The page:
Have you ever gotten bad feelings from remembering something?

Now, chances are that if you’re human, you have memories of things in your life that didn’t turn out perfectly. If I ask you right now to think of something really not great that happened to you, some version of sadness, anger, guilt, or another less than positive emotion will probably come up.

This technique works wonders to wipe out those negative feelings from the memory. Once you have learned the lesson that was there for you to learn, there is no need to keep having yourself feel bad. But, for most people, they have no idea how to get rid of that feeling, and are being triggered by that memory — in a sense, they are living at the “effect” of life.

What we want to do is to shift this, so that you can think about whatever happened and instead of having the same reaction, you’ll be able to feel peaceful and in control. Got it? 🙂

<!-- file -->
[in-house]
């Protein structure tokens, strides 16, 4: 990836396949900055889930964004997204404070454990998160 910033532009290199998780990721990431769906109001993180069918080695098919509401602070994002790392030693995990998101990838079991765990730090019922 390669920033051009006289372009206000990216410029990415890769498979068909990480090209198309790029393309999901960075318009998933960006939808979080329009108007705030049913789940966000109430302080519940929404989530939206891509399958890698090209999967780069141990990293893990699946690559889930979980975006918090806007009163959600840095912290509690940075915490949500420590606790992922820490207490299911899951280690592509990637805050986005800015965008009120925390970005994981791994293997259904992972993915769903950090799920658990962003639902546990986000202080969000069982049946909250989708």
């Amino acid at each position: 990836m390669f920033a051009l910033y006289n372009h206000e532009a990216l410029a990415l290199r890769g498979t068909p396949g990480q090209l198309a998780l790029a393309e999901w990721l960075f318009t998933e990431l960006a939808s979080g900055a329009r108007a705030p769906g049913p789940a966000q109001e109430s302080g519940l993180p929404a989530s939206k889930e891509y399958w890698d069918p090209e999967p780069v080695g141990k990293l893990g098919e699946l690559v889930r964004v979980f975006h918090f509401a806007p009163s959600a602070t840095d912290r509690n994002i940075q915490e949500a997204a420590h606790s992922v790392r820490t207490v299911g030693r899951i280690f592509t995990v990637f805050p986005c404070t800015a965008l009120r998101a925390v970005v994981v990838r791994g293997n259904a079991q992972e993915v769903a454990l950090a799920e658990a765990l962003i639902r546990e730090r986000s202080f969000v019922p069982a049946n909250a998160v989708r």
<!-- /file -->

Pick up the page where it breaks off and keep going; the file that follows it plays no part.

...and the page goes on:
The prerequisite to this technique is that you can see a picture, movie, or polaroid of the event, which most people can do well.

A quick and very effective NLP submodality process

  1. View the “problem” image that you don’t like
  2. Change it to black and white
  3. Push it further away from you as if putting it on a movie screen
  4. Now move your awareness a couple steps back, and look at yourself looking at that black and white picture
  5. Make the picture smaller and push it way back, so that it’s about the size of a postage stamp, way off into the distance
  6. Make it translucent or transparent so you can see through it
  7. Turn the picture upside down
  8. Start to fill in that postage stamp picture with your favorite color that makes you feel good
  9. Now see only the solid color that you like in that space, and zoom that forward into the place where the other picture used to be.
  10. Notice how you feel. Try to get back the same feeling you had at Step #1. Rinse and repeat if desired.

That’s It!

I highly encourage you to use this process often. It isn’t in any particular order, but this is the way I tend to use it. Once someone has the process down, they can usually do it very quickly. Have fun!

Hypnosis and NLP

Post Hypnotic Suggestions and Hypnotic Anchoring

One of our TRANCED OUT coaching clients recently wrote us this e-mail: